Mark Wignall | PNP fearfully expecting an August election
The People’s National Party (PNP) has long been limping around with the twin horrors of its leader, Dr Peter Phillips, showing up less popular in opinion polls than the party he leads and, if that was insufficient ignominy, the PNP consistently and painfully reaching for the Jamaica Labour Party’s (JLP) coattails in those same electoral soundings.
It is some wonder, then, that with those burdensome handicaps, the PNP has not openly admitted its inferiority complex, it being only a bit player on the stage with the leading man, Andrew Holness.
It is in a state that leads only to heads bowed in shame when compared to the ideals of Norman Manley. Of course, there were some iterations of the tenets guarding those ideals that showed up briefly in the 1970s. But they don’t go anywhere near as far as what Manley envisioned for the party and its role in governance.
Many in the PNP and some in the thinking class have bestowed iconic honours to P.J. Patterson’s time as prime minister. They use his multiple wins to dub him the best PNP leader in post-Independence times.
Certainly, a man who could, and did, win elections in 1993, 1997, and 2002 and, when he sensed that the political winds were blowing against him, palmed it off to a stunningly unready Simpson Miller would definitely be close to the top of the totem pole of electoral wizards.
Unfortunately, too much time was spent sharpening the electoral pencil point of the PNP and not enough on good governance. So whenever I look at the P.J. years (I assisted by voting PNP in 1993, 1997, and 2002), I think of that time as Jamaica’s wasted years.
Dr Peter Phillips is more an academic than a politician. Surely, if ones skill in politics is rated by a PNP politician repeatedly winning in a PNP garrison (East Central St Andrew), then maybe he and all garrison holders in the PNP and JLP would be better off handling a whacker at an upscale Kingston 6 residence.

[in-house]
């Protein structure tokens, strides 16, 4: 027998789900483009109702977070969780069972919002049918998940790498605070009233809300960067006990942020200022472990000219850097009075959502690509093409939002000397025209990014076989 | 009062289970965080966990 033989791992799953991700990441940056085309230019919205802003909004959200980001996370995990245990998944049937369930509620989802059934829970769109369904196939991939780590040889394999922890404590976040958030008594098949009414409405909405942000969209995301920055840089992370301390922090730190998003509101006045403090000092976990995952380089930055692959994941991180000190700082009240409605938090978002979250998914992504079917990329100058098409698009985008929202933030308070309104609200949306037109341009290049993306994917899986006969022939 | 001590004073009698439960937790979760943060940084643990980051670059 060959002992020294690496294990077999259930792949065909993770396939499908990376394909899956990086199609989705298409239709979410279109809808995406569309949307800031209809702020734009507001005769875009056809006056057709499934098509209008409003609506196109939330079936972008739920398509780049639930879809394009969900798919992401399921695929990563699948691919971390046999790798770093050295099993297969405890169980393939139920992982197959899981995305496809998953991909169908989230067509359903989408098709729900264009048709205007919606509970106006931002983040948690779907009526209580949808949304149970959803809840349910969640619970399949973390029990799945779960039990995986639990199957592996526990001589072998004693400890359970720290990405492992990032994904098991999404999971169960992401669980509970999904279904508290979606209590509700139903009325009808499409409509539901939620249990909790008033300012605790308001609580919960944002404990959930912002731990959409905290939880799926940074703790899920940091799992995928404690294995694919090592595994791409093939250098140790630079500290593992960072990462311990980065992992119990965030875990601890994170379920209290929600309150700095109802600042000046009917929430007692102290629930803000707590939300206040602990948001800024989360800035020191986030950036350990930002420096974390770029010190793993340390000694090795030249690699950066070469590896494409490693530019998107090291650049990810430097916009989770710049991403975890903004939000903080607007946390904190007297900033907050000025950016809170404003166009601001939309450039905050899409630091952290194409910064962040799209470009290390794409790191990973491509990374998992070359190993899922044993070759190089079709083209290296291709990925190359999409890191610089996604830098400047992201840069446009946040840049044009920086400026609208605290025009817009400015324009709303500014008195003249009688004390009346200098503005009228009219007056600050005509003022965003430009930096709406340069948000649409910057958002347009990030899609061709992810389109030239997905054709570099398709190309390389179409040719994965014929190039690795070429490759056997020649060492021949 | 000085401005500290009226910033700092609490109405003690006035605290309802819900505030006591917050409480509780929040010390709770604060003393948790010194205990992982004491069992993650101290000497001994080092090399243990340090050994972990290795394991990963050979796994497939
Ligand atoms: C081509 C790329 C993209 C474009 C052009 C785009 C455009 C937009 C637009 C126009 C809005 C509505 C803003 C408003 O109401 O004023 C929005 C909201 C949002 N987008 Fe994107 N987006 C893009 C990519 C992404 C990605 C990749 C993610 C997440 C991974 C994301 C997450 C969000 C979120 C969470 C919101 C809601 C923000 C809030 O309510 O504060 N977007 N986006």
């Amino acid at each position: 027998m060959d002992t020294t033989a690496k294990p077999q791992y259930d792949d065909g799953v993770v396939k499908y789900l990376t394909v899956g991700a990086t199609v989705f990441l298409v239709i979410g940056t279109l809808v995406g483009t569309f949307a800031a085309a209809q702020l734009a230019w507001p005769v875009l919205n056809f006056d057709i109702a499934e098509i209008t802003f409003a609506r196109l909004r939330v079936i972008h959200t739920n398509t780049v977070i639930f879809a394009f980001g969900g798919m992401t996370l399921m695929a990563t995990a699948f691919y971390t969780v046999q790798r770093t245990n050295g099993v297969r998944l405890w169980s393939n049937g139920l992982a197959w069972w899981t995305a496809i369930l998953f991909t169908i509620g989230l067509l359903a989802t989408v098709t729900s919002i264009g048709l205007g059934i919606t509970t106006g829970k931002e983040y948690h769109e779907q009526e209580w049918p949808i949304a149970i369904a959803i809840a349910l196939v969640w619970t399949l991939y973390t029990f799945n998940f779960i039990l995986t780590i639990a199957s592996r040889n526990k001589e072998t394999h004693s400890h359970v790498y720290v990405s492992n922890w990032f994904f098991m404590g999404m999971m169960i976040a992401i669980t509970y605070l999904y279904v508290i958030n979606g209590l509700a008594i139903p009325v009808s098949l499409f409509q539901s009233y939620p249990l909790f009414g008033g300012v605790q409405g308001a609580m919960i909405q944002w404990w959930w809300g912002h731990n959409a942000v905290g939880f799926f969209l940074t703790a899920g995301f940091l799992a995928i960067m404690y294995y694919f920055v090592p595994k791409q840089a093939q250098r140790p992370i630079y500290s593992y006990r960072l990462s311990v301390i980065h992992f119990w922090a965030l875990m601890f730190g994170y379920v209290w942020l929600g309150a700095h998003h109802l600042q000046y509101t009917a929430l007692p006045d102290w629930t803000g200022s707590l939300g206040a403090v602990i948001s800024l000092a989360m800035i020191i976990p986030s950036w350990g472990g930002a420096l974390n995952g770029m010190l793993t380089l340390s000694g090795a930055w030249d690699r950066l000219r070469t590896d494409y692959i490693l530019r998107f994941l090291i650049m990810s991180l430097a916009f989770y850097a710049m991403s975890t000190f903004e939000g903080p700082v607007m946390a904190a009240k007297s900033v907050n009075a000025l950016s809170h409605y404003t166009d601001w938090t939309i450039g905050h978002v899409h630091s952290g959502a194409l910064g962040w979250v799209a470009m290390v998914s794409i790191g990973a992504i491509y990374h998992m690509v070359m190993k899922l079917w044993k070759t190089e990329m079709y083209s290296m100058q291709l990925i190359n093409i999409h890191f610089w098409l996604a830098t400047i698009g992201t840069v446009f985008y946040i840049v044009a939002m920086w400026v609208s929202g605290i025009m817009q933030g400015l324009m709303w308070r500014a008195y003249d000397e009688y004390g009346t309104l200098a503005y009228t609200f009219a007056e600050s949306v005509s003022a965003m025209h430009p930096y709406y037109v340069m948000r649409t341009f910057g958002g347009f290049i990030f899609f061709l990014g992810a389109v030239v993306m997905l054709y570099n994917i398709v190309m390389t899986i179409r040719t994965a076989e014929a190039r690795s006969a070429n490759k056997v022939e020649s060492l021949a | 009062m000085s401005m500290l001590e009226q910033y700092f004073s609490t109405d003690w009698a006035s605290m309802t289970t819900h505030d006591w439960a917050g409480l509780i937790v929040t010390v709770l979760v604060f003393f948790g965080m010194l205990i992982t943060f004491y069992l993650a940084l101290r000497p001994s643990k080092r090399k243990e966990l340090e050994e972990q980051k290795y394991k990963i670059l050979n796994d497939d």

In last week, when a letter was penned and signed by 15 of the PNP’s slate of 29 parliamentarians setting out problems it said they were having with the PNP leader, it was more than a subtle threat to use that majority as a constitutional cudgel against the Opposition leader. The letter did not threaten his post, but that 15 was power that could be used.
“We expect Holness to call an election in August/September, and, as we assess it, in the state that we are, the leader is set to take us into a most depressing defeat at the next elections,” said one of the signers to me last Wednesday.
FLUTTERING GROUP OF 15
“There is a group, and we need to know where their head is. When we know, we will do what we have to do,” said Dr Phillips.
He has the political authority to utter words to the fluttering group of 15 to make it sound like he is still the big boss and his words ought to be held up as a threat. I totally understand that.
If he deems their letter as a threat, then big fraid has the right to threaten little fraid. But the grounds shift easily after that. His party ranks ahead of him, Holness is constantly eating him for dinner, and at his last showing against Peter Bunting in the PNP presidential race, his win was a bare 76-vote squeak of a mouse.
While he has the authority to say what he will of this concerned fluttering group of 15, his words are not supported by the realities existing among the broader electorate and the group of PNP delegates.
In the 1990s and beyond, when JLP Opposition Leader Eddie Seaga was constantly holding the JLP in an electoral chokehold, thus creating easy wins for P.J. Patterson, Seaga could always engineer big wins among his delegate corps, even when a big chunk of his parliamentary group and others stepped on to the dance floor in 1994/1995 to the strains of the National Democratic Movement’s 10-second waltz.
When I asked another member of the fluttering group of 15, “What were the main factors that drove you guys to pen the letter?” he responded: “We believe Holness is likely to call an election in August. We also know that he is more politically ruthless than many people believe. Third, with all due respect to comrade Phillips, with him beset with stage-three cancer and any potential reversals that may occur, we think that the electorate will not vote for him at this time.
“We wish him well, but his illness cannot market him as a potential prime minister. The time is right to save the PNP with new leadership. Dr Phillips should bow out gracefully. “
Sometime in late 1997, I was at a streetside stall at one edge of the Duhaney Park plaza in the wee hours of the morning.
‘UNFIT TO PLEA’
There were three young men – two of them ex-convicts – and the man who ran the stall. In a few minutes, we were in conversation. A few hot Guinness drinks made the talk easier.
“Me believe sey ’bout two outta three man a prison mad,” one said. His friend agreed with him. While they were hardly independent auditors of the system, it was worth it to listen to them.
“Nuff man arrive good inna dem head, but if yu nuh shift up yu head space fi deal wid survival, yu bound fi mad,” one said.
With the recent horrific news that a man in the prison system died after waiting 41 years to get a trial, my mind went back to the 1997 conversation.
‘Unfit to plea’ must have meant something to the court authorities when the man was first deemed so. But how does that go from year one to two to 20 and then 41 and death unless the man was seen as less than a pig in a mud pen?